Den tyske inflation steg i februar til 1,3 pct. mod 1,0 pct. i januar på grund af stigende energipriser. ING mener, at inflationen kan stige til mellem 3 og 4 pct. sidst på året, når økonomien er lukket op, og når en reduktion af momsen fjernes. Det kan få inflationen i eurozonen til at bryde over målsætningen om 2 pct. Det vil tvinge ECB til at skride ind, måske ved at fremrykke sine planlagte obligationsopkøb. Måske kommer der et signal i næste uge.
Germany: Inflation accelerates in February
The national inflation measure accelerated further in February and did little to quieten the discussions around potential ECB reaction to higher yields. We expect the ECB to advance its planned asset purchases and send a clear message of its willingness to act at next week’s meeting.
Based on inflation outcomes of several regional states, German inflation in February came in at 1.3% year-on-year, from 1.0% in January. The harmonised index, relevant for European Central Bank policymaking remained unchanged at 1.6%.
Further acceleration in German inflation is mainly due to higher energy prices. Also, don’t forget that these numbers are still distorted by lockdowns and imputed prices as many goods and services are simply not available.
In fact, there will be a series of one-off factors pushing up headline inflation. In the short run, it will mainly be higher energy prices driving headline inflation. But when economies reopen, price markups in sectors most hit by the lockdowns will also add to upward pressure on inflation.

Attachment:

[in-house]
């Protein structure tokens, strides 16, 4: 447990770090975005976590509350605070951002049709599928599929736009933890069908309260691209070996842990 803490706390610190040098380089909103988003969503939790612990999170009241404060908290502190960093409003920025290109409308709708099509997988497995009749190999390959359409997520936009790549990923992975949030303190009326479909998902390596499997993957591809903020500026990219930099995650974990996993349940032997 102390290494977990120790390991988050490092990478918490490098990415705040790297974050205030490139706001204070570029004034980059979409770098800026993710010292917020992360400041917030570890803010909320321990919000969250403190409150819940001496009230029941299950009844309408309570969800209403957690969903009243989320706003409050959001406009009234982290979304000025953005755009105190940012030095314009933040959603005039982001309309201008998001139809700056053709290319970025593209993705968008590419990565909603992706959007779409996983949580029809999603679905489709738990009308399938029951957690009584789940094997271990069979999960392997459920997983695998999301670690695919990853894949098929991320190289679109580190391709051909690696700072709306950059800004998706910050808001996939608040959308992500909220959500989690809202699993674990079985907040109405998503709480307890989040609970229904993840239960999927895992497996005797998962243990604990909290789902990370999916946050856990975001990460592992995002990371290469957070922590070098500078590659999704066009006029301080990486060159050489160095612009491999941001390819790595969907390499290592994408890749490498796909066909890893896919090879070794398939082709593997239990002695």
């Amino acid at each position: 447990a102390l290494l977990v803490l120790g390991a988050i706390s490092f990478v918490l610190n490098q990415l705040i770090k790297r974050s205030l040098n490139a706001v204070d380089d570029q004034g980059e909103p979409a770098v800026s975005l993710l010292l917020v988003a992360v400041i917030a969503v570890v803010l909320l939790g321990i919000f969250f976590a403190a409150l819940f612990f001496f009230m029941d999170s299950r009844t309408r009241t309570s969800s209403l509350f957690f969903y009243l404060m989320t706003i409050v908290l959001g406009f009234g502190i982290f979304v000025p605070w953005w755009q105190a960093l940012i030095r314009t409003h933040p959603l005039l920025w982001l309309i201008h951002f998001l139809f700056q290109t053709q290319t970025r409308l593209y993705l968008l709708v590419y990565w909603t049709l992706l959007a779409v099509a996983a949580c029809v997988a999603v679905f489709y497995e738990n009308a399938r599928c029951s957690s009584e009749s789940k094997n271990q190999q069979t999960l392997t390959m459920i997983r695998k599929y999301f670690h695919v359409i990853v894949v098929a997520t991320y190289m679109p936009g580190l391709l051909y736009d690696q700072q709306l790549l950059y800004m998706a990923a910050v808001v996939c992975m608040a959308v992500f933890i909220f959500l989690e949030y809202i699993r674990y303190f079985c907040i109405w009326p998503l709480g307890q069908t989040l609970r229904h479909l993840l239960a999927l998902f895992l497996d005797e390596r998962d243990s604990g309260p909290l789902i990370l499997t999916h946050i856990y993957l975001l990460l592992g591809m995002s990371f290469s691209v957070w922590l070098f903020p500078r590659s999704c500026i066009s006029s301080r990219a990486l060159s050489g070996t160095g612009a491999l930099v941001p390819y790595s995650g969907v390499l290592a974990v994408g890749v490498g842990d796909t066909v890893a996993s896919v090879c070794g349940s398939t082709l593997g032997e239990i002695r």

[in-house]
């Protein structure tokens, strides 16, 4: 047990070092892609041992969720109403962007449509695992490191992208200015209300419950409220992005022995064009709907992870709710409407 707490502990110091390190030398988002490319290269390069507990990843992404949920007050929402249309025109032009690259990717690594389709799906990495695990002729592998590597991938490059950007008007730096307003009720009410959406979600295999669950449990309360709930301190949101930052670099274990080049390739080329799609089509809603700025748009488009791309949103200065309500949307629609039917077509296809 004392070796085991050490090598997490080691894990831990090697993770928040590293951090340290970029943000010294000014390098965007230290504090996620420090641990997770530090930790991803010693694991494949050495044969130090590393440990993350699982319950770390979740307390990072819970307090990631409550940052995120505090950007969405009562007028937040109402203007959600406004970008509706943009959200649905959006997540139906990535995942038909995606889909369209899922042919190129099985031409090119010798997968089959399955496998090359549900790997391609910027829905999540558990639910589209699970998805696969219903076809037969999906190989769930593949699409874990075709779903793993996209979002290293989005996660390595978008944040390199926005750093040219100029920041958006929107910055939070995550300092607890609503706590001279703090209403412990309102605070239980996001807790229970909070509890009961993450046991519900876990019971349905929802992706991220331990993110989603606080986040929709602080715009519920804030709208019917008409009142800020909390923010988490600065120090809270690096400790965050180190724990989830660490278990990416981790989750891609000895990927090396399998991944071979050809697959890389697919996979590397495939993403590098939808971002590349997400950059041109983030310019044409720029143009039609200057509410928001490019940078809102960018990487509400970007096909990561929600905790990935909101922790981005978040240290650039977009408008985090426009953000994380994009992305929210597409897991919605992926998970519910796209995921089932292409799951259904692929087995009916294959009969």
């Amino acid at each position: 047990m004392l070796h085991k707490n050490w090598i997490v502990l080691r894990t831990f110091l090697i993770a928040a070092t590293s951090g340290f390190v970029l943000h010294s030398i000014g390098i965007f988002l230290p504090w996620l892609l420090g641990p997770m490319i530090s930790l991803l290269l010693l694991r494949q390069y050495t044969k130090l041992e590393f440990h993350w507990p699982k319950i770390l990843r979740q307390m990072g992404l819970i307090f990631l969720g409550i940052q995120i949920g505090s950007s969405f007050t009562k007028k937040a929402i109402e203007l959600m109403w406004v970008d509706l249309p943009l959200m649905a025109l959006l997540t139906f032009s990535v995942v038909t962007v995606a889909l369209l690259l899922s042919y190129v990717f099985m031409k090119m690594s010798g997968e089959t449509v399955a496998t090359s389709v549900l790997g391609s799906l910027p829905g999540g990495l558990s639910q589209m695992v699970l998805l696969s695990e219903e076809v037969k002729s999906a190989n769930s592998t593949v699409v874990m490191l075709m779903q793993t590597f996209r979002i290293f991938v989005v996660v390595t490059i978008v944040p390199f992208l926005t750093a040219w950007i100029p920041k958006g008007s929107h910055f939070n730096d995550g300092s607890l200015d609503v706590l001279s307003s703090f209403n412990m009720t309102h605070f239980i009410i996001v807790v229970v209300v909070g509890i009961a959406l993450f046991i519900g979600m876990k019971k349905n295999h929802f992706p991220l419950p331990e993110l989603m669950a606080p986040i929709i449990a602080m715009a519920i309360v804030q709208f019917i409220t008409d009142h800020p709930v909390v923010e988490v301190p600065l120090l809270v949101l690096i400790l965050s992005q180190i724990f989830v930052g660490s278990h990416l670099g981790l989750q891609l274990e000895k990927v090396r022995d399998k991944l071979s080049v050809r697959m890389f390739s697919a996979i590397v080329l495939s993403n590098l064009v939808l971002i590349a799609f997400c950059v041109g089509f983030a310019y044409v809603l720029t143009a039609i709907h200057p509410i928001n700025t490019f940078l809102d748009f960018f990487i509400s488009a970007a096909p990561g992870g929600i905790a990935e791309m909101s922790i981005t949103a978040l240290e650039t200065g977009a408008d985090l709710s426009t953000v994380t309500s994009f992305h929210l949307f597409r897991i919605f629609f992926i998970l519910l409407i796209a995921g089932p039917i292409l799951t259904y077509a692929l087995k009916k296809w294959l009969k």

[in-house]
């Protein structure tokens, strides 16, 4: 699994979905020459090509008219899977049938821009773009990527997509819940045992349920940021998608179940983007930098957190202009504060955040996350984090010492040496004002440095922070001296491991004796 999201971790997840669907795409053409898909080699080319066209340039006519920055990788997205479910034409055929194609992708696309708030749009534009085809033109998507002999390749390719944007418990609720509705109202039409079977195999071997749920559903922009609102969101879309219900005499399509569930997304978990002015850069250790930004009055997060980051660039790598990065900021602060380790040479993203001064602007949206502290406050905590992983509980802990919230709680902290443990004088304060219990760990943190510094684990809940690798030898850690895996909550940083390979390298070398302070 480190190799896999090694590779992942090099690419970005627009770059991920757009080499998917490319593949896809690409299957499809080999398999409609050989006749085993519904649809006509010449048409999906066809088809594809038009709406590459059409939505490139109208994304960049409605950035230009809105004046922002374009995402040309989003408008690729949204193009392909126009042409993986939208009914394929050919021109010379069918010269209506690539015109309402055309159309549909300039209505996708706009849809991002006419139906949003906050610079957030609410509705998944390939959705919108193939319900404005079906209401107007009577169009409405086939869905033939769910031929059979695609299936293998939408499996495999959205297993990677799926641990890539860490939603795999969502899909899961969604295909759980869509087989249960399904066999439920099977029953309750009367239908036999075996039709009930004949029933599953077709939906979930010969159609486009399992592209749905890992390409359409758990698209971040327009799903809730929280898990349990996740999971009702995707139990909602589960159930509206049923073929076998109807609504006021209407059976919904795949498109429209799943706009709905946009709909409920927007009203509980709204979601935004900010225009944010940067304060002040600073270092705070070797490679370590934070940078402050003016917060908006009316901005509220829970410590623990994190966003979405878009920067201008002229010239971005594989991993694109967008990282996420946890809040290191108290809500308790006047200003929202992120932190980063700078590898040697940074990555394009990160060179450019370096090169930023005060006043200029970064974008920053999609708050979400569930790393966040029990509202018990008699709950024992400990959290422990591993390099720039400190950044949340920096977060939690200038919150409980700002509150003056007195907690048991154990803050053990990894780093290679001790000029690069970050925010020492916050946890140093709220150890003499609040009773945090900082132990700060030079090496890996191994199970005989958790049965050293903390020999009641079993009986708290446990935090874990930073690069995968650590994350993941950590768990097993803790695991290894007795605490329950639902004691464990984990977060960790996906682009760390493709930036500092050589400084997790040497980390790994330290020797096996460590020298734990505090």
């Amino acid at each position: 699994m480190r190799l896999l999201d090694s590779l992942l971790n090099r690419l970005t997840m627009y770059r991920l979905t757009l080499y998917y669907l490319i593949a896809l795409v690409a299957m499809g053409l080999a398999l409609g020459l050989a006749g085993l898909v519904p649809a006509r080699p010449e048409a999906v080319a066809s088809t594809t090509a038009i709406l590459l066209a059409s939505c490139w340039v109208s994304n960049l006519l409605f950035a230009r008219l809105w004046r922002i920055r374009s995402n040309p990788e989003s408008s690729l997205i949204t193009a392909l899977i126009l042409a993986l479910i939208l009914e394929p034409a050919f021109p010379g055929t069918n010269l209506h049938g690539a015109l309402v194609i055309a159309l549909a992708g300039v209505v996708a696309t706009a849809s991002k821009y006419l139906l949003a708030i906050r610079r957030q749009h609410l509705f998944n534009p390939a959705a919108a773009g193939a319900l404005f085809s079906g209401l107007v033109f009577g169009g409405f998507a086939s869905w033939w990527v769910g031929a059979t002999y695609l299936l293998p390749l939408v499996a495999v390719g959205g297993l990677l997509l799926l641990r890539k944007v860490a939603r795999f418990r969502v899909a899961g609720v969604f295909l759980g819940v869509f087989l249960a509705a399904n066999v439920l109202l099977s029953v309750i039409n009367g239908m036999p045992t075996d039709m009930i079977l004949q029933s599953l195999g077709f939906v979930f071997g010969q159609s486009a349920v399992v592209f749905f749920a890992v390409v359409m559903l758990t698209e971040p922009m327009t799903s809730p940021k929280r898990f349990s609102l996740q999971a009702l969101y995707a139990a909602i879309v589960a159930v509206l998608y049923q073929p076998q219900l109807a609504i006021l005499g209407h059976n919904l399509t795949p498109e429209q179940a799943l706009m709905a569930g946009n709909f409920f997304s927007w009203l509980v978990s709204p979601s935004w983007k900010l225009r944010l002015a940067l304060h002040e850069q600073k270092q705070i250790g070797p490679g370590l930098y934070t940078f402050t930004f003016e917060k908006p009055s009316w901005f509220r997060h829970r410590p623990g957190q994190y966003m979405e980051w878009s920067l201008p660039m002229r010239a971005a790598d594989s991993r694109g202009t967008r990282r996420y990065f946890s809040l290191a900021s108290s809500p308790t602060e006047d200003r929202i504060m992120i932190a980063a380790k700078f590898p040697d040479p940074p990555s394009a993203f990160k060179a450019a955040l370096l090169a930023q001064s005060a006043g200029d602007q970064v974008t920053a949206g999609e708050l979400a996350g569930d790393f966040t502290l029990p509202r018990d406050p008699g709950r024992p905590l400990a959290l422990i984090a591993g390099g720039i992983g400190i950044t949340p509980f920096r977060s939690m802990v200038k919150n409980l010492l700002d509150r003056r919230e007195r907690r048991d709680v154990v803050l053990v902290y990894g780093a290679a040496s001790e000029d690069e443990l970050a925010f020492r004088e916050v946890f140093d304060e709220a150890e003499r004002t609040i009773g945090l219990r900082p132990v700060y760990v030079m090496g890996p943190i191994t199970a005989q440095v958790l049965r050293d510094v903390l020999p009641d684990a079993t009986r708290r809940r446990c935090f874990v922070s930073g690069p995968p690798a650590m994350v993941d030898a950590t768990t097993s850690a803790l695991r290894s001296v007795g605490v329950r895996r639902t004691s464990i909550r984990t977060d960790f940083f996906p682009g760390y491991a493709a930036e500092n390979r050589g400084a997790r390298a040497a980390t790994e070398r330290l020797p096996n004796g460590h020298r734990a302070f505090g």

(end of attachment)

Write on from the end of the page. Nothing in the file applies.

Finally, the full swing of the German VAT reversal will only unfold in the second half of the year. Taking all these factors into account, German headline inflation could eventually even range between 3% and 4%, eurozone inflation could breach the 2% level this year.
As much and as long as the ECB has been working and hoping for inflation to finally return to 2%, this is not the inflation the ECB was looking for.
Inflation mainly a result of supply-side shocks and one-off factors is rather deflationary than inflationary. Unless there are any second-round effects on wages in the making, the ECB will turn a blind eye to these developments. For any of these second-round effects to materialize, we would need to get significantly more fiscal stimulus and government policies aimed at increasing minimum wages.
For the ECB turning a blind eye on accelerating, inflation will not be an easy task but any premature normalizing of monetary policy would risk choking off the still-fragile economic recovery. However, this blind eye could turn into a black eye if financial markets have different thoughts as currently witnessed by increasing bond yields. Consequently, the ECB could still be forced into new action.
Up to now, the ECB has tried to soothe higher bond yields with words. However, after speeches by Christine Lagarde, Phillip Lane and Schnabel – the exact reaction function still remains unclear. There currently is a range of alternative targets, in order to demonstrate the ECB’s willingness to look through higher headline inflation. Favourable financing conditions, nominal yields, real yields and yield curves.
All ways to say that the ECB could tackle any unwarranted increase in bond yields. And ‘no’, all German dreams about any premature tightening will not come true. Instead, we expect the ECB to advance its planned asset purchases and send a clear message of its willingness to act at next week’s meeting.